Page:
A familiar gang continues its evolution into a ransomware shop.
FIN8 reworked its Sardonic backdoor and seems to have shifted focus to ransomware.
The Symantec Threat Hunter Team (STHT), part of Broadcom, has released a report detailing a new variant of the Sardonic backdoor associated with the cybercriminal gang Syssphinx (aka FIN8). This new variant is meant to deliver the Noberus ransomware.
Tooling for ransomware.
The Syssphinx tool was discovered in 2022, when it was discovered delivering White Rabbit ransomware. Symantec explained that FIN8’s shift towards ransomware was observed in 2021 after the gang infected several compromised systems in the financial sector with the Ragnar ransomware. Symantec writes, “The Syssphinx group’s move to ransomware suggests the threat actors may be diversifying their focus in an effort to maximize profits from compromised organizations.” Symantec explains that the cybercrime gang has revised their tools, noting mainly that the newly reworded backdoor has been rewritten in C, as opposed to its previous version which was written in C++. Additionally, the new backdoor variant looks to be embedded indirectly into a PowerShell Script, which differs from its previous version in which it “featured an intermediate downloader shellcode that downloads and executes the backdoor.”
FIN8’s criminal value proposition.
Symantec concludes its report with a snapshot of FIN8. “Syssphinx continues to develop and improve its capabilities and malware delivery infrastructure, periodically refining its tools and tactics to avoid detection. The group’s decision to expand from point-of-sale attacks to the deployment of ransomware demonstrates the threat actors’ dedication to maximizing profits from victim organizations. The tools and tactics detailed in this report serve to underscore how this highly skilled financial threat actor remains a serious threat to organizations.” Jon Miller, CEO and Co-founder of Halcyon, thinks that FIN8’s shift to ransomware is hardly surprising considering the group’s criminal background and financial motivations, “The assessment that cybercriminal group FIN8 is now dabbling in ransomware is not surprising – they are financially motivated, and ransomware is a big money maker. Their operation does underscore a few things worth noting. First, ransomware operations and other network intrusion operations with the intent to harvest data to be used for financial theft and fraud are not altogether different animals.”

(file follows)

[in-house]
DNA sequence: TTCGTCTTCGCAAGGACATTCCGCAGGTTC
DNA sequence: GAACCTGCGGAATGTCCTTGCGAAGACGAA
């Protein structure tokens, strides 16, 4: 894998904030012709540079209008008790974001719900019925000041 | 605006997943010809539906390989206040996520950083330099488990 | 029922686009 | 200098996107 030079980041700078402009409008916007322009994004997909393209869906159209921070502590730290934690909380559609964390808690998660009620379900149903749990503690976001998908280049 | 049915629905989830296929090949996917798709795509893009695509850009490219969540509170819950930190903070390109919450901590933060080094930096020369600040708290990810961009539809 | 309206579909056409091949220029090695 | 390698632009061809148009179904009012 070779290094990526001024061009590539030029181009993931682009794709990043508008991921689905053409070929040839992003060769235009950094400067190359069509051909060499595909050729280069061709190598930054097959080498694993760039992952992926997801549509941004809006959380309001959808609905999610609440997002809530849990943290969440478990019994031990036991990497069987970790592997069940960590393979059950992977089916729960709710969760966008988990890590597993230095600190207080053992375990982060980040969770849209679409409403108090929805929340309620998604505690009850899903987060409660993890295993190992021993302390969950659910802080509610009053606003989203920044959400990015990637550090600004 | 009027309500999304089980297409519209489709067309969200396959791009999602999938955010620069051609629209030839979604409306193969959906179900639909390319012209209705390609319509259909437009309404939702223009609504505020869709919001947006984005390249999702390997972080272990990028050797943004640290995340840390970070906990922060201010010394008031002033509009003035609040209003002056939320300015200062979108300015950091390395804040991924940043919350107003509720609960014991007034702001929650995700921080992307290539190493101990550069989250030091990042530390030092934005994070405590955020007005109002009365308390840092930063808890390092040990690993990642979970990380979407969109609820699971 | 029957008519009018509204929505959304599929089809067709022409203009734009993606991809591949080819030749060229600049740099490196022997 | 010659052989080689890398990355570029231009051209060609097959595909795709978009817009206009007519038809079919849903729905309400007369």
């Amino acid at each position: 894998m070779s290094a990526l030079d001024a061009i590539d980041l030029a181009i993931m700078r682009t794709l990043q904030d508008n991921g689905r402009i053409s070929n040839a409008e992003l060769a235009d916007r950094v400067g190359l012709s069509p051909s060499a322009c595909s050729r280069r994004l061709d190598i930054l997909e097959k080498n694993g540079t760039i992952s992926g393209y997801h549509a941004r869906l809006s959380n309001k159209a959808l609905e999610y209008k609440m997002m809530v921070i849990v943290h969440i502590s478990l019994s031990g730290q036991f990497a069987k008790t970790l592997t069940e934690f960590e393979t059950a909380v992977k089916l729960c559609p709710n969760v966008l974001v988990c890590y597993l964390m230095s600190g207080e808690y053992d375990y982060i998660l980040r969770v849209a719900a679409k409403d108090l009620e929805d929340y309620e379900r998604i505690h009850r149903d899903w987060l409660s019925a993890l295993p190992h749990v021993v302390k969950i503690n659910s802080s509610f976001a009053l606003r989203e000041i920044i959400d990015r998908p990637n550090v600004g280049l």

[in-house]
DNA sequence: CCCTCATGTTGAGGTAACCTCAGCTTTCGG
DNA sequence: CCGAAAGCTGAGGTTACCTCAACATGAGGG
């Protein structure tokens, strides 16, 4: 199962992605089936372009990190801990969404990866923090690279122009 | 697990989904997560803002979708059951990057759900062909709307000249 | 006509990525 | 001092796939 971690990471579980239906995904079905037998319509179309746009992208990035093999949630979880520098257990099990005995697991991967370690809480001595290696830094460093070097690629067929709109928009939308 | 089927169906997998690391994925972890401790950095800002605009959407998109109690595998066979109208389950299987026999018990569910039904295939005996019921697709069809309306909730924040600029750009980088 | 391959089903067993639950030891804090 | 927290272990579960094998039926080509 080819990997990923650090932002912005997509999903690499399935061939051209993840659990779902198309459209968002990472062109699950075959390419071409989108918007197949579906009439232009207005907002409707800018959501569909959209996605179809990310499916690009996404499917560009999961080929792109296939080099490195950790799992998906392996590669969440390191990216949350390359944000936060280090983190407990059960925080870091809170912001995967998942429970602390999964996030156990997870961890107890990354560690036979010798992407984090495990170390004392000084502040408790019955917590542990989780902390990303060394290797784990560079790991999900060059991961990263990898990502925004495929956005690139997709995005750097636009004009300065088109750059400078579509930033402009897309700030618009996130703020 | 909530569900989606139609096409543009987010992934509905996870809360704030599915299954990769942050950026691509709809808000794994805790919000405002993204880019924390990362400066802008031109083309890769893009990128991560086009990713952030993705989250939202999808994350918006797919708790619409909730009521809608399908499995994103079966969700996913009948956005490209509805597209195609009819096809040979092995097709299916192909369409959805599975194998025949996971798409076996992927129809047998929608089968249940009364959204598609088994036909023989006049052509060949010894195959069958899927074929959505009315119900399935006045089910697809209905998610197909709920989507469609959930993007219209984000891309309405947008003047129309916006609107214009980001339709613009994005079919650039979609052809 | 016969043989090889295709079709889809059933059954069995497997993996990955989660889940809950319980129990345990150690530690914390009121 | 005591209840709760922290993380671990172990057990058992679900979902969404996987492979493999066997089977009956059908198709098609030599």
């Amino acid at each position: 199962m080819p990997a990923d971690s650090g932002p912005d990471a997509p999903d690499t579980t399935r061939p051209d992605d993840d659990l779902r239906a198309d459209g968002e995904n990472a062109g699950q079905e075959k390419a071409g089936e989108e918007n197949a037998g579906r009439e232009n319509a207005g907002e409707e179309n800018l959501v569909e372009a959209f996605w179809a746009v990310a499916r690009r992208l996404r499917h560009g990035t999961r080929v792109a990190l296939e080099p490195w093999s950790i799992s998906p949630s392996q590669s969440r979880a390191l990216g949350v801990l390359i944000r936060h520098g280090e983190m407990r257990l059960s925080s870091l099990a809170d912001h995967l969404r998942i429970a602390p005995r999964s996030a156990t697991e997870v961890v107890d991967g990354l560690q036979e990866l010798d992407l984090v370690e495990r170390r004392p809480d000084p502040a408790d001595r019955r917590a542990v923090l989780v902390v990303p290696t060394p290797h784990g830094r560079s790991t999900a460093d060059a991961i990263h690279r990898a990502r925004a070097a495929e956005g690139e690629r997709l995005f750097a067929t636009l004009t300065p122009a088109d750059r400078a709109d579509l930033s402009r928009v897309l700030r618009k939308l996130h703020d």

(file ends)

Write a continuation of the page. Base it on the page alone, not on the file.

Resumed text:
Is FIN8 a significant threat to organizations?
The question looms: is this shift in tactics going to pose a significant threat to organizations? Miller thinks they are. “The fact that FIN8 includes POS malware in their repertoire in addition to the highly advanced BlackCat/ALPHV ransomware payload should be of particular concern to retailers, as the targeting of POS systems has the potential to severely impact retail operations.” James McQuiggan, security awareness advocate at KnowB4, maintains that ransomware is always a top threat to companies, and uses FIN8’s recent attack to solidify his assessment. He writes:
“FIN8's BlackCat campaign clarifies that ransomware remains a top threat to all organizations. Organizations need to continue utilizing technology to bolster security along with security awareness and education to their users.
“As sophisticated cybercriminals like FIN8 constantly update their tactics, techniques, and procedures, cybersecurity professionals must ensure they are utilizing continuous monitoring, automation, AI-enabled analytics, and a robust security awareness program to reduce their organizational cyber risk.
“Effectively combating today's stealthy, financially-driven attackers requires a resilient security culture centered on least-privilege access, frequent assessments and training, and top-down team collaboration. Leadership must prioritize cybersecurity, providing adequate budget and integrating it into strategic decisions across the enterprise.”